What are the symptoms of Ebola infection?
Incubation of the disease is highly variable, ranging from 2 to 21 days but 8 to 12 days on average. It starts with a fever, a sign that could suggest influenza. As the disease progresses, patients can present hemorrhagic symptoms with severe bleeding that very often results in death.
Vomiting and diarrhea were observed in the outbreak in West Africa. These are not typical symptoms of Ebola virus infection but they led to severe dehydration, which claimed many lives.
The virus is spread by contact with bodily fluids, and patients are contagious during the advanced stages of the disease, when they present with bleeding. Burial rituals are often cited as a source of contamination because the family comes into contact with the body (if only just to wash it) and, according to tradition, it is important to touch the body of the deceased. But the virus is still present after the patient dies. So, in this context, it is very important to meet communities to discuss ways in which they can perform these rituals while avoiding contact. It is not a question of banning these rituals, which are culturally important, but of performing them differently so as not to expose families of the deceased to the virus. During the last outbreak of Ebola, this experience showed us the role that anthropologists could play in understanding these rituals and developing new practices that would meet cultural demands while preventing contamination.
What are the signs that the new outbreak currently affecting the Democratic Republic of the Congo has been handled better?
The current outbreak began in a province in the northwest of the Democratic Republic of the Congo, in Bikoro, then in Iboko, a border area with the Republic of the Congo (Brazzaville). Although the first cases probably date from April 2018, the Ebola outbreak was confirmed as early as the beginning of May.
Ebola is known in the DRC. Symptoms were immediately suggestive of Ebola. Diagnosis was therefore established in a laboratory in Kinshasa. Once the results had been confirmed, there was a strong response from the national authorities. The World Health Organization also acted rapidly. Its Director-General even visited the area in the first half of May. International stakeholders, like the well-prepared Médecins Sans Frontières, sent their support, particularly for patient care.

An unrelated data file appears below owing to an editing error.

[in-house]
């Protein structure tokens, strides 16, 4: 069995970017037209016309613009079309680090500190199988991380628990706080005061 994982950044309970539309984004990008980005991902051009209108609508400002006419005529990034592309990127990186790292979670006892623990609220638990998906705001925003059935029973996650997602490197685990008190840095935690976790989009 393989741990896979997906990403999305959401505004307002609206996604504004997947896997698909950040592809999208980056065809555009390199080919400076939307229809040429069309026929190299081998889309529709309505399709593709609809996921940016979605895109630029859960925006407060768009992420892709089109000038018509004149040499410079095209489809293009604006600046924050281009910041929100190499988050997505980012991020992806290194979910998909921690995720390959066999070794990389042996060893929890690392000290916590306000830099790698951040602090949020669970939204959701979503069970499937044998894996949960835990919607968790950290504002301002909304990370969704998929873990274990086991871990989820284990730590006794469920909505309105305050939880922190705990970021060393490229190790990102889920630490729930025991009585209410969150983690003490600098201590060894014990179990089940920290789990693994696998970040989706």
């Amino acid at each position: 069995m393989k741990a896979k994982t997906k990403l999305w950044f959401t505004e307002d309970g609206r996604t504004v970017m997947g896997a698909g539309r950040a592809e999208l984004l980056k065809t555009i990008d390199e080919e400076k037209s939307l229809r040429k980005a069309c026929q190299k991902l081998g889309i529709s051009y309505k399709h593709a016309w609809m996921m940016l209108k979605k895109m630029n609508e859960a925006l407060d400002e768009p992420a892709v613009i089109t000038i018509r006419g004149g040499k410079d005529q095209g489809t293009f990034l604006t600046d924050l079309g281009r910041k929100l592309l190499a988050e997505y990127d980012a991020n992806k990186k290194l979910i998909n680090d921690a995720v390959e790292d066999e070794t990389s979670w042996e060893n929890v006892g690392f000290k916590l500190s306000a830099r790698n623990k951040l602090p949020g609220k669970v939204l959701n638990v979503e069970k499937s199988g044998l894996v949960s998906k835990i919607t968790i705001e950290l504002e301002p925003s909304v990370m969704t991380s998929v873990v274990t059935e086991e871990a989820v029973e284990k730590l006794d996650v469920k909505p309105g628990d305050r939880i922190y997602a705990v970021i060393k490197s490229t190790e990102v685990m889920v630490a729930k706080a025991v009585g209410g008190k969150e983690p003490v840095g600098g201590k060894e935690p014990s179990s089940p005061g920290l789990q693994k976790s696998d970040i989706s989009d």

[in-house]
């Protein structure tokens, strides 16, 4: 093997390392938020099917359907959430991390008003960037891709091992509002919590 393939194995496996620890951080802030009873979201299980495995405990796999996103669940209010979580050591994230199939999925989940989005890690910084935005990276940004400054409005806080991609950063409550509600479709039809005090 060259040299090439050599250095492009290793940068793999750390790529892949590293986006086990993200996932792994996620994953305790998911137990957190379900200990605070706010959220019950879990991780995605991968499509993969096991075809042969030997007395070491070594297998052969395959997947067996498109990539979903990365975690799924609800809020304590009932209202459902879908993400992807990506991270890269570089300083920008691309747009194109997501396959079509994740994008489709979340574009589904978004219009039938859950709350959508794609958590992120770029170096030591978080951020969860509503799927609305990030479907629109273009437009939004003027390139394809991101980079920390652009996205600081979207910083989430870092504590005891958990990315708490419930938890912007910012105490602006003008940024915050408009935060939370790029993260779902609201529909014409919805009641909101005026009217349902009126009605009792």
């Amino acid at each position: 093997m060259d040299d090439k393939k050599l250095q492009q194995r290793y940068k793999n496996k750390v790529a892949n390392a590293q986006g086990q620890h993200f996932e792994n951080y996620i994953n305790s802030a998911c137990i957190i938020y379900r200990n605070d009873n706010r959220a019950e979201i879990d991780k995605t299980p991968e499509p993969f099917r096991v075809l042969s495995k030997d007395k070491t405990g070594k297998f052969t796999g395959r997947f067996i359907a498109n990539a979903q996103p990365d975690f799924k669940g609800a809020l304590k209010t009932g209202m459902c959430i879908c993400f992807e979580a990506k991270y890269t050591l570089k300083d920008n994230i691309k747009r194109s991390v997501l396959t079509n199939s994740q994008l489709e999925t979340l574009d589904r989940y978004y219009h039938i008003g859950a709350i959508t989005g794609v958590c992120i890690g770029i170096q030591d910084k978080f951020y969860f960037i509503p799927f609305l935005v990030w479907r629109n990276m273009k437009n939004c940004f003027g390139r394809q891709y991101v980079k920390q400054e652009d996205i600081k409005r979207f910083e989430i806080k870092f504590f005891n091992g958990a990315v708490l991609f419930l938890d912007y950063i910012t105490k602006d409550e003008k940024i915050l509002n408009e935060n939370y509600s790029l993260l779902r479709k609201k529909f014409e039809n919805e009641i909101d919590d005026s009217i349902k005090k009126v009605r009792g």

Today, around fifty cases have been reported with 35 deaths. The appearance of cases in Mbandaka, a city with 1.2 million inhabitants located over 100 kilometers north of the start of the outbreak, is a cause for concern.
But, compared with the 2013-2014 outbreak, the response was much quicker and, we hope, more effective. Isolation measures have been introduced. In the field, a dedicated area has been set up at Wangata General Hospital in Mbandaka to treat patients. Above all, a vaccine is now available that was clinically tested during the outbreak in West Africa. It is the first time that we have had a vaccine to tackle Ebola. Those in close contact with patients and front line healthcare workers treating people with the disease [some 400 people] have therefore been vaccinated. The vaccine is complicated to use however as it needs to be kept at -80°C. Will these measures be enough to contain the spread of the virus? It is not yet known.
Courtesy of the National Conservatory of Arts and Trades (CNAM).